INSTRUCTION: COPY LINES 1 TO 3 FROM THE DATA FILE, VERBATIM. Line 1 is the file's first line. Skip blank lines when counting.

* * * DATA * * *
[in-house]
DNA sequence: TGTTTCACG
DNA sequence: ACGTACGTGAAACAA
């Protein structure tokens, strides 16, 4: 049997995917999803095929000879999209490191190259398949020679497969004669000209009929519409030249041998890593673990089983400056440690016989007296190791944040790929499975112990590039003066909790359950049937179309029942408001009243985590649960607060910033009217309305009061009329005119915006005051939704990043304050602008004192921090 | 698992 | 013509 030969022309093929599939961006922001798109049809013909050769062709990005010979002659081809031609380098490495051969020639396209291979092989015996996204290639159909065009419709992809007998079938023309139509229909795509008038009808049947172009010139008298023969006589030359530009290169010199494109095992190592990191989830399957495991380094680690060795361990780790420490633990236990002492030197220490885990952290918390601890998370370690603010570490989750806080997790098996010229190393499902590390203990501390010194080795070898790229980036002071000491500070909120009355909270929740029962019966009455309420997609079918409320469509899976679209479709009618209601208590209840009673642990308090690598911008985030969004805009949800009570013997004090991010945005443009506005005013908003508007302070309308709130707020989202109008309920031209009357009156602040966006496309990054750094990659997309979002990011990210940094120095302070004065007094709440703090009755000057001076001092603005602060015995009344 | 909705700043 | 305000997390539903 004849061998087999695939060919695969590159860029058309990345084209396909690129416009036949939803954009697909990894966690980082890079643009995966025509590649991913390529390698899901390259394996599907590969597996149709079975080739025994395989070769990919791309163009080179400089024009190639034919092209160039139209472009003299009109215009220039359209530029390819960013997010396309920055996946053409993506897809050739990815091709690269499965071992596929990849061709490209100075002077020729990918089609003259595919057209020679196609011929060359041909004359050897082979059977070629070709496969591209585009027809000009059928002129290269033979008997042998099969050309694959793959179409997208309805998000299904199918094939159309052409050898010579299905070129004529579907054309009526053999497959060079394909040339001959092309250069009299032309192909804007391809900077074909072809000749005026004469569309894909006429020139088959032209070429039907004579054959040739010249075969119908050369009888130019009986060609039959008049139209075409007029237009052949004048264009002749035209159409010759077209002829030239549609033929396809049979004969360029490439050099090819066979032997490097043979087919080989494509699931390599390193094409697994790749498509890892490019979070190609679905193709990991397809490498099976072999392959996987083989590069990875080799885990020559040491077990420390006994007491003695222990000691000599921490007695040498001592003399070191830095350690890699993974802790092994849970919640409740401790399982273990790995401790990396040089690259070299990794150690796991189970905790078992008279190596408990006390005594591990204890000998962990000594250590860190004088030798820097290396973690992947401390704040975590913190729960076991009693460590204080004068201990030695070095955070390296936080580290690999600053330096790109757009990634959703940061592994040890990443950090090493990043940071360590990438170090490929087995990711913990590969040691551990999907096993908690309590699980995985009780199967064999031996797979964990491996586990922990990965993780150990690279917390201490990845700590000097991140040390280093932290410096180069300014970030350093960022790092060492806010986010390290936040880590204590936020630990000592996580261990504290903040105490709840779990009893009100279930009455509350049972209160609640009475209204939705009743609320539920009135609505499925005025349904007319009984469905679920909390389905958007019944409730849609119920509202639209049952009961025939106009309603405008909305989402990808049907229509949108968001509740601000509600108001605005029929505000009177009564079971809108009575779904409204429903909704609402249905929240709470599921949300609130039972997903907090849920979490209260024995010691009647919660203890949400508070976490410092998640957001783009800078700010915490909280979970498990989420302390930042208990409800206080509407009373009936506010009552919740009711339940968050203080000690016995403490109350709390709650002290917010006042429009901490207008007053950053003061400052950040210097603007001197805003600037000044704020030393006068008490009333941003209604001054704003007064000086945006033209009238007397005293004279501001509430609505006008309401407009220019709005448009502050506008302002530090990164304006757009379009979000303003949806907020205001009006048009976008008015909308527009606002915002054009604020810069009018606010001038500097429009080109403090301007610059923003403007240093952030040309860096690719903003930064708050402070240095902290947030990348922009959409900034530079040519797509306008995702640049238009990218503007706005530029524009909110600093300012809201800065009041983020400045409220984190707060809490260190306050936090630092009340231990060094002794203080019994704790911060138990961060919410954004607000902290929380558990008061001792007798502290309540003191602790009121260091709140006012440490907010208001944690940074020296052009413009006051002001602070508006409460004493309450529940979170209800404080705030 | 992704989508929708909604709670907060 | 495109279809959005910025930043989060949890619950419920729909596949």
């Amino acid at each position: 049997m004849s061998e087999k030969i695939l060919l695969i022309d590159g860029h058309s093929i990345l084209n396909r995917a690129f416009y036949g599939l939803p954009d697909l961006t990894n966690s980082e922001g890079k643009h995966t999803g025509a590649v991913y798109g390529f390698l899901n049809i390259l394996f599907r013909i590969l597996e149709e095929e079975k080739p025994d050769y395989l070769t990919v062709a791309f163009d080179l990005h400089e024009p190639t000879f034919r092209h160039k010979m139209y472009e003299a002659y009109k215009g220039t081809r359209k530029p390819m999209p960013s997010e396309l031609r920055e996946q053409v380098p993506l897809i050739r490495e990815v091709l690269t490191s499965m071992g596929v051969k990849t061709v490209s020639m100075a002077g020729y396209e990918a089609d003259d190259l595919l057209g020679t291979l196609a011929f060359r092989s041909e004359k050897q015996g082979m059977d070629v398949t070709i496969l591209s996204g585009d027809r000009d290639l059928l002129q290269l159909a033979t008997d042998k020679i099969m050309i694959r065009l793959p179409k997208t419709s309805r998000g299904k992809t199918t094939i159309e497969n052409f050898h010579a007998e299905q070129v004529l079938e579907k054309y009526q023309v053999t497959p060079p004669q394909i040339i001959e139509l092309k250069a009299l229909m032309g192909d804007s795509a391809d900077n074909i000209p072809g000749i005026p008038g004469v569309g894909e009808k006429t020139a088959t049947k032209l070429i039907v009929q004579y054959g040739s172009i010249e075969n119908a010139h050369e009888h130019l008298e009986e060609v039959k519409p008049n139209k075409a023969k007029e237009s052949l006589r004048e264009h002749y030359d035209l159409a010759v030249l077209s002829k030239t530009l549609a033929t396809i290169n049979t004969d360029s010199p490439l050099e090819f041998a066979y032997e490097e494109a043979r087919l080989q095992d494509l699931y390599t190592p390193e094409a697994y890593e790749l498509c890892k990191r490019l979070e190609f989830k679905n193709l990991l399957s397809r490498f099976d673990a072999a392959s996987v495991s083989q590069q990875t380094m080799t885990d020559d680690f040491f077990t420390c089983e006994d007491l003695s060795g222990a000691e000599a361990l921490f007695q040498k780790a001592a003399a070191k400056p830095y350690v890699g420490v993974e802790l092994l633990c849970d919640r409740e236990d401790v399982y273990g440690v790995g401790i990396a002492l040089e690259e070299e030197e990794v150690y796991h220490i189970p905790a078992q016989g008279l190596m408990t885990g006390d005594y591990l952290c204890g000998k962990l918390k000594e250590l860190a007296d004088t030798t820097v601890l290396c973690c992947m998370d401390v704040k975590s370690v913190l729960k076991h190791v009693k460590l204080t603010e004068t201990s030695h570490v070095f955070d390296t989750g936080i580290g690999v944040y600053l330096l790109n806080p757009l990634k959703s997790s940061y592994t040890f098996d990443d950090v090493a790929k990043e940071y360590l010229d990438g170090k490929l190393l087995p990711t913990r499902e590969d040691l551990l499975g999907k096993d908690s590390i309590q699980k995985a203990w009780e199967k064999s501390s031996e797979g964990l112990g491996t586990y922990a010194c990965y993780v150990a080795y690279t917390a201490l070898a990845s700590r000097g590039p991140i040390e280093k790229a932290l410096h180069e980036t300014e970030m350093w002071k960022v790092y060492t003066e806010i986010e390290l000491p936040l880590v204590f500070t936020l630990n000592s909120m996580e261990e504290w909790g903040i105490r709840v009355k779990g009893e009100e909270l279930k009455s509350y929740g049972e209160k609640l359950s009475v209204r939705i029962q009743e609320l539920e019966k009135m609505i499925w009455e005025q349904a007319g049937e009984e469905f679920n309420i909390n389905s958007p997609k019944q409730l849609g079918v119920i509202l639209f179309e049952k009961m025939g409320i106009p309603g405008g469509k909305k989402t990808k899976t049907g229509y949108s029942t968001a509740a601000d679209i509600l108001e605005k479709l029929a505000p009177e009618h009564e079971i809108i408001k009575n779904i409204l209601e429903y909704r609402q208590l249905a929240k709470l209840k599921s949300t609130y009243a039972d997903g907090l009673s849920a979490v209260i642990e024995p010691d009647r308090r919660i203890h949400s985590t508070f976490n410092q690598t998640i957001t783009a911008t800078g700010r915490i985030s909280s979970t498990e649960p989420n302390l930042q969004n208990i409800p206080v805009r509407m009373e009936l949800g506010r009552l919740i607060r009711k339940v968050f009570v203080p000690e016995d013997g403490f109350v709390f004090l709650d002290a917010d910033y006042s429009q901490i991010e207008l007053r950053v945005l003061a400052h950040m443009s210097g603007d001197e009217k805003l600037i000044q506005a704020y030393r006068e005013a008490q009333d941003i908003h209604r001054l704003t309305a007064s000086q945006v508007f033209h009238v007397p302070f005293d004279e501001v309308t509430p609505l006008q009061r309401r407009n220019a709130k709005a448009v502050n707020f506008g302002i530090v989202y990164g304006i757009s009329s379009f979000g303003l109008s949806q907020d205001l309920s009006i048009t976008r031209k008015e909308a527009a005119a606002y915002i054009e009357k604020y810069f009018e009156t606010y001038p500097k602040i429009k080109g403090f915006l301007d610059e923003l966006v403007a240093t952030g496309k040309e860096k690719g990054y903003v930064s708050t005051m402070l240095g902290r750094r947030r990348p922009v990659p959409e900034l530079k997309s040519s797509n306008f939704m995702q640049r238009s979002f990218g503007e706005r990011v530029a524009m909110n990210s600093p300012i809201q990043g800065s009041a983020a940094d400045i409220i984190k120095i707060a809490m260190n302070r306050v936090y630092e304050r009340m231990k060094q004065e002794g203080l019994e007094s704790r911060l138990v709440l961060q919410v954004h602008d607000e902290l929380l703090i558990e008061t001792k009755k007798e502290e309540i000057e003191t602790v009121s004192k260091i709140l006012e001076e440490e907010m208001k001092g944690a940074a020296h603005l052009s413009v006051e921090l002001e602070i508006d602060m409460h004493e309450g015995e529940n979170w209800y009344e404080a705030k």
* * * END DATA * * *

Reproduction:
[in-house]
DNA sequence: TGTTTCACG
DNA sequence: ACGTACGTGAAACAA